Individual Patient Education for Managing Acute and/or Subacute Low Back Pain: Little Additional Benefit for Pain and Function Compared to Placebo. A Systematic Review With Meta-analysis of Randomized Controlled Trials

Leonardo Piano*, Valentina Ritorto, Irene Vigna, Marco Trucco, Hopin Lee, Alessandro Chiarotto

*Corresponding author for this work

Research output: Contribution to journalReview articleAcademicpeer-review

2 Citations (Scopus)
11 Downloads (Pure)

Abstract

OBJECTIVE: To evaluate the effects of individual patient education for managing acute and/or subacute low back pain (LBP), compared to no intervention/placebo education, noneducational interventions, or other type of education. DESIGN: Systematic review with meta-analysis of randomized trials. LITERATURE SEARCH: PubMed, CINAHL, PEDro, Embase, Scopus, and CENTRAL (up to September 30, 2020); reference lists of previous systematic reviews. STUDY SELECTION CRITERIA: Randomized controlled trials (RCTs) evaluating individual education for patients with acute and/or subacute LBP. DATA SYNTHESIS: Random-effects meta-analysis for clinically homogeneous RCTs. Certainty of evidence was assessed using the Grading of Recommendations Assessment, Development and Evaluation approach. U RESULTS: We included 13 RCTs. There was moderate certainty evidence that individual patient education was more effective than placebo education for pain at medium term (mean difference [MD], −0.79; 95% confidence interval [CI]: -1.52, -0.07) and physical function at short term (standardized mean difference [SMD], −0.25; 95% CI: −0.47, −0.02) and medium term (SMD, −0.26; 95% CI: −0.48, −0.04), but with no clinically relevant effects. There was low-to-moderate certainty evidence that individual patient education was superior to noneducational interventions on short-term quality of life (MD, −12.00; 95% CI: −20.05, −3.95) and medium-term sick leave (odds ratio = 0.32; 95% CI: 0.11, 0.88). We found no clinically relevant between-group effects for any other comparison (low-to-high certainty of evidence) at any follow-up. CONCLUSION: One or 2 hours of individual patient education probably makes little to no difference in pain and functional outcomes compared with placebo for patients with acute and/or subacute LBP. Considering its effects on other outcomes (eg, reassurance) and patients’ desire for information about their condition, it is reasonable to retain patient education as part of a first-line approach when managing acute and subacute LBP.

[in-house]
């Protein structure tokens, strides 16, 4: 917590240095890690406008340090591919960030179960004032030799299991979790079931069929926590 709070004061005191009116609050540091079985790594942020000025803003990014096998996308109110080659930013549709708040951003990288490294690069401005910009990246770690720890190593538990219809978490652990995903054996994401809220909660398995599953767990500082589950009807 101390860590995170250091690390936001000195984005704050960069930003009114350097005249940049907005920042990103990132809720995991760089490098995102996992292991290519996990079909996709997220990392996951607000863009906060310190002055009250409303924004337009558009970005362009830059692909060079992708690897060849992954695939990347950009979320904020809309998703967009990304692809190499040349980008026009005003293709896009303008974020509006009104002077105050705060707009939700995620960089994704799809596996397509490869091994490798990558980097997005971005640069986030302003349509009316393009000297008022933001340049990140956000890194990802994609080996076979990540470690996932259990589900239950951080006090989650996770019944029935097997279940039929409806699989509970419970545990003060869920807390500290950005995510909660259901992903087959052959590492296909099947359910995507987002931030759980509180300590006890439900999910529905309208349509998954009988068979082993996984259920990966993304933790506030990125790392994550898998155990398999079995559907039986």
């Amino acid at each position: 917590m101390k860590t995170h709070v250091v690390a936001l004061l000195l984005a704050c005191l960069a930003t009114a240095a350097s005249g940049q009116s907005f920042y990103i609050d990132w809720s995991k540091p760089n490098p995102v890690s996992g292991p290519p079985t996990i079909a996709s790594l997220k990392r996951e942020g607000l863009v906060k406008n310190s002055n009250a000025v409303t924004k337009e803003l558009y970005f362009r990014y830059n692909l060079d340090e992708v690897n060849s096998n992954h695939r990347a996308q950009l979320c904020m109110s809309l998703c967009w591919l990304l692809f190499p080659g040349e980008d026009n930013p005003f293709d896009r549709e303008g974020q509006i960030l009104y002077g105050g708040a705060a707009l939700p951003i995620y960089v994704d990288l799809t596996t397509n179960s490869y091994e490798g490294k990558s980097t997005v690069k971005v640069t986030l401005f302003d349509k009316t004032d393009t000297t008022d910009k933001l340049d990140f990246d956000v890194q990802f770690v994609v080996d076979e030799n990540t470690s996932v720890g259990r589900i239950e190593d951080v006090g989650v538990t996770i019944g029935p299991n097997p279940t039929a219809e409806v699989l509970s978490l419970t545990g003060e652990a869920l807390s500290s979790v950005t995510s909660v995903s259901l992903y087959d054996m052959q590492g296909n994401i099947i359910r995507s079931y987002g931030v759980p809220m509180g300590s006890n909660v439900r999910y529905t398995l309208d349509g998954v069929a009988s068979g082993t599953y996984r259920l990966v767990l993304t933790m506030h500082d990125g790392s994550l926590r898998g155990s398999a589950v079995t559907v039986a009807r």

Original languageEnglish
Pages (from-to)432-445
Number of pages14
JournalJournal of Orthopaedic and Sports Physical Therapy
Volume52
Issue number7
DOIs
Publication statusPublished - Jul 2022

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